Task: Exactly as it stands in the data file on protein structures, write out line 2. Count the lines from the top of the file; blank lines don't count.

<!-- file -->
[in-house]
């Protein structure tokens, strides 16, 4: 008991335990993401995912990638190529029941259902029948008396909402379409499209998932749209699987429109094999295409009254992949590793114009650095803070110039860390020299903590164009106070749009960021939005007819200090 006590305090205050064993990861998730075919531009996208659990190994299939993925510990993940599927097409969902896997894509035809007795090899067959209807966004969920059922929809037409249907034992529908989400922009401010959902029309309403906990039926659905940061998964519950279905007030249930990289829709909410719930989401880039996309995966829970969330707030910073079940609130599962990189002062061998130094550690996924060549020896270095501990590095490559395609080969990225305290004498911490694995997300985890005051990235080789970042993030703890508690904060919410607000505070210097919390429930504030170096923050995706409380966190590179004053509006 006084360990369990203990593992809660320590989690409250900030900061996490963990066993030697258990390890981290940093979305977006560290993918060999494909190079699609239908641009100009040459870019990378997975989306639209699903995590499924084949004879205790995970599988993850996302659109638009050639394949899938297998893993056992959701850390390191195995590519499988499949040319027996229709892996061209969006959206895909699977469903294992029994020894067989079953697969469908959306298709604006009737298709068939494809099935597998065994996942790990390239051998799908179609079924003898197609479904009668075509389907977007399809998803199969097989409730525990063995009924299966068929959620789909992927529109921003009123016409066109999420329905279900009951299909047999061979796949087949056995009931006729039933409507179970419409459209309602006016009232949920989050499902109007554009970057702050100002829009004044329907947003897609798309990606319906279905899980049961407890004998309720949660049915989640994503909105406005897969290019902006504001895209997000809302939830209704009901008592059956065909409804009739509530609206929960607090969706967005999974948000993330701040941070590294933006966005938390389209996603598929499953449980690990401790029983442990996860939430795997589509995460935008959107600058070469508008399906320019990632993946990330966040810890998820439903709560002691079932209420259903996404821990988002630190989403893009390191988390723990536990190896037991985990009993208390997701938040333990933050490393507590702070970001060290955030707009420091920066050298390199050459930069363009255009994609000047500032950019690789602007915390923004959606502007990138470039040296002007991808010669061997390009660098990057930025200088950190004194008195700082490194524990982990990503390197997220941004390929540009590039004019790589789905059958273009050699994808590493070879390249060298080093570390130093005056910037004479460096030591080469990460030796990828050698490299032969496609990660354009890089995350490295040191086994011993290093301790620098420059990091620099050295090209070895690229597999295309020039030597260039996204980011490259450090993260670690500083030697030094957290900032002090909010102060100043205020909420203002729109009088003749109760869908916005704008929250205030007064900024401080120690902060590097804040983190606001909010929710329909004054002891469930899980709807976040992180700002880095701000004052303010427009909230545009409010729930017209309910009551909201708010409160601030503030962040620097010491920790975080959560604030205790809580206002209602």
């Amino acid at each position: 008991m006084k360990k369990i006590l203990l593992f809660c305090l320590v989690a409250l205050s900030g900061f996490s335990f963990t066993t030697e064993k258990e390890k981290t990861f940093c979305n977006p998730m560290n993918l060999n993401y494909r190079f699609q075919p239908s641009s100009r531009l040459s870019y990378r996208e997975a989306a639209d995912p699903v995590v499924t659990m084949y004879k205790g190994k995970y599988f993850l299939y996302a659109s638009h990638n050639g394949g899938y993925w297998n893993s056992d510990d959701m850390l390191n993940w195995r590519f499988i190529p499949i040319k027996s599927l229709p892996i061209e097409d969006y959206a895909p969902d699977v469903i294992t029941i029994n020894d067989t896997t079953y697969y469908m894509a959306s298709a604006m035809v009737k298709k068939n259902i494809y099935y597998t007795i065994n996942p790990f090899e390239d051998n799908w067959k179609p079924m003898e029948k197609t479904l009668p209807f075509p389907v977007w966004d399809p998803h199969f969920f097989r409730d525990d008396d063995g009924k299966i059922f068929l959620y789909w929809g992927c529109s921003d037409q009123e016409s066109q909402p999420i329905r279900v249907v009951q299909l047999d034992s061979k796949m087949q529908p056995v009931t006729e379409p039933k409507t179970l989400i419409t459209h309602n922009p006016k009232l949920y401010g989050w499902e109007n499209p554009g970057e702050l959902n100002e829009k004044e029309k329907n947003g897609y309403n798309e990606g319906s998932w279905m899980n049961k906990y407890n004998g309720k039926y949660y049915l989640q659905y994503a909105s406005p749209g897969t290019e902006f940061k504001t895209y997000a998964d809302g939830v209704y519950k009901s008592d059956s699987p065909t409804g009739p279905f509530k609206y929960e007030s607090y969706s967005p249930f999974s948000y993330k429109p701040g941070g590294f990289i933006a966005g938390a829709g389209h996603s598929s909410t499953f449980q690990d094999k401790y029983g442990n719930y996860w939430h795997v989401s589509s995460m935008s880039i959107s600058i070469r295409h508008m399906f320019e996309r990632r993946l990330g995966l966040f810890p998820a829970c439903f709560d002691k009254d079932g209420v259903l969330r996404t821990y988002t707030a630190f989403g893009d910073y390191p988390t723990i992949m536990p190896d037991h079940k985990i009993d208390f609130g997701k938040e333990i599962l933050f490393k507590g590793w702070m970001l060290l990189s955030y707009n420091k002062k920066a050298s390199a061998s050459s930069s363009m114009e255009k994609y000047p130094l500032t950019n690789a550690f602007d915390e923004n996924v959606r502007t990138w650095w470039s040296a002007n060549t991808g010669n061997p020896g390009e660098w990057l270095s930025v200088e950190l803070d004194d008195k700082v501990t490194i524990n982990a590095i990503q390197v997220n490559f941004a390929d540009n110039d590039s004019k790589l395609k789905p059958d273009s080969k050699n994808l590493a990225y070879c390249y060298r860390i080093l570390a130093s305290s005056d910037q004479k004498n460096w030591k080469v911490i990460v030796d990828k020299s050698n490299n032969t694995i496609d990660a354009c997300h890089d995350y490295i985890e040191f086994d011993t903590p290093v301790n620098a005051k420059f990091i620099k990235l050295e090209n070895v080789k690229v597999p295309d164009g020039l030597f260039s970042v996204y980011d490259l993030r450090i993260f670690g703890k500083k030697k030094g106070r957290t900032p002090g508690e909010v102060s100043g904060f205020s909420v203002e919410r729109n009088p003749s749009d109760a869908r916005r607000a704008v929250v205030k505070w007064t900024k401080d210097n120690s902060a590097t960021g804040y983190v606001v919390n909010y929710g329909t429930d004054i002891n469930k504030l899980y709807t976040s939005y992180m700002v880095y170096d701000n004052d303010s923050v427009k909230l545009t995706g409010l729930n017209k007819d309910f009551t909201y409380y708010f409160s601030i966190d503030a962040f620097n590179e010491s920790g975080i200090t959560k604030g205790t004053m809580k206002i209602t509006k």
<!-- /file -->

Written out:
């Protein structure tokens, strides 16, 4: 008991335990993401995912990638190529029941259902029948008396909402379409499209998932749209699987429109094999295409009254992949590793114009650095803070110039860390020299903590164009106070749009960021939005007819200090 006590305090205050064993990861998730075919531009996208659990190994299939993925510990993940599927097409969902896997894509035809007795090899067959209807966004969920059922929809037409249907034992529908989400922009401010959902029309309403906990039926659905940061998964519950279905007030249930990289829709909410719930989401880039996309995966829970969330707030910073079940609130599962990189002062061998130094550690996924060549020896270095501990590095490559395609080969990225305290004498911490694995997300985890005051990235080789970042993030703890508690904060919410607000505070210097919390429930504030170096923050995706409380966190590179004053509006 006084360990369990203990593992809660320590989690409250900030900061996490963990066993030697258990390890981290940093979305977006560290993918060999494909190079699609239908641009100009040459870019990378997975989306639209699903995590499924084949004879205790995970599988993850996302659109638009050639394949899938297998893993056992959701850390390191195995590519499988499949040319027996229709892996061209969006959206895909699977469903294992029994020894067989079953697969469908959306298709604006009737298709068939494809099935597998065994996942790990390239051998799908179609079924003898197609479904009668075509389907977007399809998803199969097989409730525990063995009924299966068929959620789909992927529109921003009123016409066109999420329905279900009951299909047999061979796949087949056995009931006729039933409507179970419409459209309602006016009232949920989050499902109007554009970057702050100002829009004044329907947003897609798309990606319906279905899980049961407890004998309720949660049915989640994503909105406005897969290019902006504001895209997000809302939830209704009901008592059956065909409804009739509530609206929960607090969706967005999974948000993330701040941070590294933006966005938390389209996603598929499953449980690990401790029983442990996860939430795997589509995460935008959107600058070469508008399906320019990632993946990330966040810890998820439903709560002691079932209420259903996404821990988002630190989403893009390191988390723990536990190896037991985990009993208390997701938040333990933050490393507590702070970001060290955030707009420091920066050298390199050459930069363009255009994609000047500032950019690789602007915390923004959606502007990138470039040296002007991808010669061997390009660098990057930025200088950190004194008195700082490194524990982990990503390197997220941004390929540009590039004019790589789905059958273009050699994808590493070879390249060298080093570390130093005056910037004479460096030591080469990460030796990828050698490299032969496609990660354009890089995350490295040191086994011993290093301790620098420059990091620099050295090209070895690229597999295309020039030597260039996204980011490259450090993260670690500083030697030094957290900032002090909010102060100043205020909420203002729109009088003749109760869908916005704008929250205030007064900024401080120690902060590097804040983190606001909010929710329909004054002891469930899980709807976040992180700002880095701000004052303010427009909230545009409010729930017209309910009551909201708010409160601030503030962040620097010491920790975080959560604030205790809580206002209602």